Related support groups: Chronic Lymphocytic Leukemia (CLL), Imbruvica, Ibrutinib

FDA Approves Zydelig (idelalisib) for CLL and Lymphoma

Posted 23 Jul 2014 by Drugs.com

July 23, 2014 – The U.S. Food and Drug Administration today approved Zydelig (idelalisib) to treat patients with three types of blood cancers. Zydelig is being granted traditional approval to treat patients whose chronic lymphocytic leukemia (CLL) has returned (relapsed). Used in combination with Rituxan (rituximab), Zydelig is to be used in patients for whom Rituxan alone would be considered appropriate therapy due to other existing medical conditions (co-morbidities). Zydelig is the fifth new drug with breakthrough therapy designation to be approved by the FDA and the third drug with this designation approved to treat CLL. The FDA is also granting Zydelig accelerated approval to treat patients with relapsed follicular B-cell non-Hodgkin lymphoma (FL) and relapsed small lymphocytic lymphoma (SLL), another type of non-Hodgkin lymphoma. Zydelig is intended to be used in patients who ... Read more

Related support groups: Leukemia, Lymphoma, Chronic Lymphocytic Leukemia (CLL), Non-Hodgkin's Lymphoma, Follicular Lymphoma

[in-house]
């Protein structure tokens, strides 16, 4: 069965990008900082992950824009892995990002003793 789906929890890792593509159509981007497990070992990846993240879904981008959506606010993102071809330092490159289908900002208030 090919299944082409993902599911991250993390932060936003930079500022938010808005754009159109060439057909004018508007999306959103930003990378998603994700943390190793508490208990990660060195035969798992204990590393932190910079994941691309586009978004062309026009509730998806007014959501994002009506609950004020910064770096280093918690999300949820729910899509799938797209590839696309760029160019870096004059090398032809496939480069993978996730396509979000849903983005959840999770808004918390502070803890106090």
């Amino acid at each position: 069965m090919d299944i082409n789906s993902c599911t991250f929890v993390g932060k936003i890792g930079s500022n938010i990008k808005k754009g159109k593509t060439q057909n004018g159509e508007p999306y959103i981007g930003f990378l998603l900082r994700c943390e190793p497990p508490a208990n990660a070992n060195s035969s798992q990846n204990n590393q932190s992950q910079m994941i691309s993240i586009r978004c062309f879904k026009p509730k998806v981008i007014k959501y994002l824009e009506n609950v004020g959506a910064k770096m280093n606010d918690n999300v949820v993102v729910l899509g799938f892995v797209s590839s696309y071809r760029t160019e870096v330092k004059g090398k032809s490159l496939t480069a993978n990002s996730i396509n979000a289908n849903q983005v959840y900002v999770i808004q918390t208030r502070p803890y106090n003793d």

Zydelig Approved for Three Types of Blood Cancer

Posted 23 Jul 2014 by Drugs.com

WEDNESDAY, July 23, 2014 – Zydelig (idelalisib) has been approved by the U.S. Food and Drug Administration to treat relapsed forms of blood cancer, including chronic lymphocytic leukemia (CLL), follicular B-cell non-Hodgkin lymphoma (FL) and small lymphocytic lymphoma (SLL), the FDA said Wednesday in a news release. The approval for the three forms of blood cancer covers instances when the cancer returns despite treatment with at least one other therapy, the agency said. The drug's label will include a boxed warning that the medication could cause liver toxicity, diarrhea, high blood sugar, elevated liver enzymes, high blood triglycerides [a blood fat] and inflammation of the colon (colitis). Other side effects noted during clinical testing included fever, fatigue, nausea, cough, pneumonia, abdominal pain, chills and rash. Zydelig is marketed by Gilead Sciences, based in Foster City, ... Read more